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Analysis of Co-Occurrence Texture Statistics as a Function of Gray-Level Quantization for Classifying Breast Ultrasound

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3 Author(s)
Gomez, W. ; Technol. Inf. Lab., Nat. Polytech. Inst., Victoria, Mexico ; Pereira, W.C.A. ; Infantosi, A.F.C.

In this paper, we investigated the behavior of 22 co-occurrence statistics combined to six gray-scale quantization levels to classify breast lesions on ultrasound (BUS) images. The database of 436 BUS images used in this investigation was formed by 217 carcinoma and 219 benign lesions images. The region delimited by a minimum bounding rectangle around the lesion was employed to calculate the gray-level co-occurrence matrix (GLCM). Next, 22 co-occurrence statistics were computed regarding six quantization levels (8, 16, 32, 64, 128, and 256), four orientations (0° , 45° , 90° , and 135° ), and ten distances (1, 2,...,10 pixels). Also, to reduce feature space dimensionality, texture descriptors of the same distance were averaged over all orientations, which is a common practice in the literature. Thereafter, the feature space was ranked using mutual information technique with minimal-redundancy-maximal-relevance (mRMR) criterion. Fisher linear discriminant analysis (FLDA) was applied to assess the discrimination power of texture features, by adding the first m-ranked features to the classification procedure iteratively until all of them were considered. The area under ROC curve (AUC) was used as figure of merit to measure the performance of the classifier. It was observed that averaging texture descriptors of a same distance impacts negatively the classification performance, since the best AUC of 0.81 was achieved with 32 gray levels and 109 features. On the other hand, regarding the single texture features (i.e., without averaging procedure), the quantization level does not impact the discrimination power, since AUC=0.87 was obtained for the six quantization levels. Moreover, the number of features was reduced (between 17 and 24 features). The texture descriptors that contributed notably to distinguish breast lesions were contrast and correlation computed from GLCMs with orientation o- 90° and distance more than five pixels.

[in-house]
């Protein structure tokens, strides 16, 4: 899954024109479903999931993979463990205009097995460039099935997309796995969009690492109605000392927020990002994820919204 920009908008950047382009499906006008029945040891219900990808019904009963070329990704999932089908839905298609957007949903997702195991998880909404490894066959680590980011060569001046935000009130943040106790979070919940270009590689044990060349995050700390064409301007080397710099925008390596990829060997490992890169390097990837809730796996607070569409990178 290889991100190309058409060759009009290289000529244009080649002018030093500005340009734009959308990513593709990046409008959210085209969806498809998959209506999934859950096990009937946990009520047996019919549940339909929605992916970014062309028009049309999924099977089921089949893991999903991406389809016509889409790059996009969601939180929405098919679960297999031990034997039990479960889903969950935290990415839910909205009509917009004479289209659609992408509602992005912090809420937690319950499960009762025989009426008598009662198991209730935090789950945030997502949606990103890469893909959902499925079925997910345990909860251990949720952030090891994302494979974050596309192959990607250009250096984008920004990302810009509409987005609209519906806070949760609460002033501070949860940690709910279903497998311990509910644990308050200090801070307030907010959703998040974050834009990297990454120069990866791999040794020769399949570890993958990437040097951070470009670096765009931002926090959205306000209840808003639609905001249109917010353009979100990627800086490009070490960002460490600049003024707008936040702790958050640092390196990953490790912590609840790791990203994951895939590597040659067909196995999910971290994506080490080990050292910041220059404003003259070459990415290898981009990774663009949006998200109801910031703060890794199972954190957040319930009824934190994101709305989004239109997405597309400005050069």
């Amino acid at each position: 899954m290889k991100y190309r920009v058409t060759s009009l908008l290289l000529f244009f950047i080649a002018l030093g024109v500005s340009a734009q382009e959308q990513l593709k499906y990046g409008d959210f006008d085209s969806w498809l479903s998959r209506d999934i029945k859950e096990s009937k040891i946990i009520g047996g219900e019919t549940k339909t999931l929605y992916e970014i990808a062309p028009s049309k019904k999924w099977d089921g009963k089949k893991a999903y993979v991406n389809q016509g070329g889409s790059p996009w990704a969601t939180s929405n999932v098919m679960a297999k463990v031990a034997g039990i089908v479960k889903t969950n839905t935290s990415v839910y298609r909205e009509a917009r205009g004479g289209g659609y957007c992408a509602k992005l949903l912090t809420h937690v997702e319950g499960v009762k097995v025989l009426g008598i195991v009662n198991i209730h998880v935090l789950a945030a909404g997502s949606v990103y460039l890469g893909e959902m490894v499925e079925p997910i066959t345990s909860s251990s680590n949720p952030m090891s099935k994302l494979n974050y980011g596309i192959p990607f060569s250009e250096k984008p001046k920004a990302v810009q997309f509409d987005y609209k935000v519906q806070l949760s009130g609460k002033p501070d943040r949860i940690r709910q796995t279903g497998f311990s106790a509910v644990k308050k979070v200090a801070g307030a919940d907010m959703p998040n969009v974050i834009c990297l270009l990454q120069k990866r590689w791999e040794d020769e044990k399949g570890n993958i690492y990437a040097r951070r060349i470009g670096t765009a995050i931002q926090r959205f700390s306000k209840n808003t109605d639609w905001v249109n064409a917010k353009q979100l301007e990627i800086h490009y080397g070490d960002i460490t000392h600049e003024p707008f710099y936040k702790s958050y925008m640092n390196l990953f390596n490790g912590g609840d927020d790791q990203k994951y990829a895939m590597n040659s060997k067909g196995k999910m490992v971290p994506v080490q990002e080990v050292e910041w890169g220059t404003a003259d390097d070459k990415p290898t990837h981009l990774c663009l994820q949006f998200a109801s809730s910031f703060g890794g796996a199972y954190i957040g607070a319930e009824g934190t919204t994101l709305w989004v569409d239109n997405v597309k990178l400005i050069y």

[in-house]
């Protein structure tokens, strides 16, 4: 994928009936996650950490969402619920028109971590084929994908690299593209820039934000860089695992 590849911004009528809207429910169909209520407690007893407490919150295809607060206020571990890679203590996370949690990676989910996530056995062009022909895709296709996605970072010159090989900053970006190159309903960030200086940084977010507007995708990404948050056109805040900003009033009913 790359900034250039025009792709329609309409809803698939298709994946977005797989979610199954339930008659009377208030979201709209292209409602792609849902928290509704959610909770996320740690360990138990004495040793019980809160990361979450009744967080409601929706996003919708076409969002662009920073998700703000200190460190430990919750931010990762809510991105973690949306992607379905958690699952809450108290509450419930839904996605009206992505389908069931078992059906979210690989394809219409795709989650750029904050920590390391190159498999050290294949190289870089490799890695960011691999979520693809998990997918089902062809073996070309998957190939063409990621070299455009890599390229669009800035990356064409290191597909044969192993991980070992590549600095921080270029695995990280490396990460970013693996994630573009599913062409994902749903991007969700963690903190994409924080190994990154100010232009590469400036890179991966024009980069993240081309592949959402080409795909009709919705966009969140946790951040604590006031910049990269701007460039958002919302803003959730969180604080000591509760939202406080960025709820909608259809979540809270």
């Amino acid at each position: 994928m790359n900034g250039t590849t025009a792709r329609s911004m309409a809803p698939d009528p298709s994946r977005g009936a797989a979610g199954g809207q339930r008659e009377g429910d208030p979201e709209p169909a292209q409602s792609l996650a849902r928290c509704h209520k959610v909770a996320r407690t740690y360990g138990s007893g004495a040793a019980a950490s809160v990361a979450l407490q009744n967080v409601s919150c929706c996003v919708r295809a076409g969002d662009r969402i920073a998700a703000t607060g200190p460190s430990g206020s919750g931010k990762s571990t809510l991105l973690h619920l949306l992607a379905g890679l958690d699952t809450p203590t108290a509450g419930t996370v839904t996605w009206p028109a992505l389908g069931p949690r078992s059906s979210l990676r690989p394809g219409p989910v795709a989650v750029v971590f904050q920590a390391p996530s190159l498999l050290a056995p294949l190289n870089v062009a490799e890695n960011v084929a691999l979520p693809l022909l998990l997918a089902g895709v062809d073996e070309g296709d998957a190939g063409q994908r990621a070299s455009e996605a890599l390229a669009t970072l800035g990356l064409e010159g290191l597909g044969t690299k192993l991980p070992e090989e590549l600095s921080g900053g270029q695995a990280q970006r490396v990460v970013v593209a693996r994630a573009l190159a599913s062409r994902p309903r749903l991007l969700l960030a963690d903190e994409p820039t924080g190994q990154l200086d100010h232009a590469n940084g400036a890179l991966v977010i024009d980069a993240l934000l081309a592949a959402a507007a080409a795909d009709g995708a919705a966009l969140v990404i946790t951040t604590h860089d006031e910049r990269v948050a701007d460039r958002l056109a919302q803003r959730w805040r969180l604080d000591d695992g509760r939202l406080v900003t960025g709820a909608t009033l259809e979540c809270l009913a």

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Medical Imaging, IEEE Transactions on  (Volume:31 ,  Issue: 10 )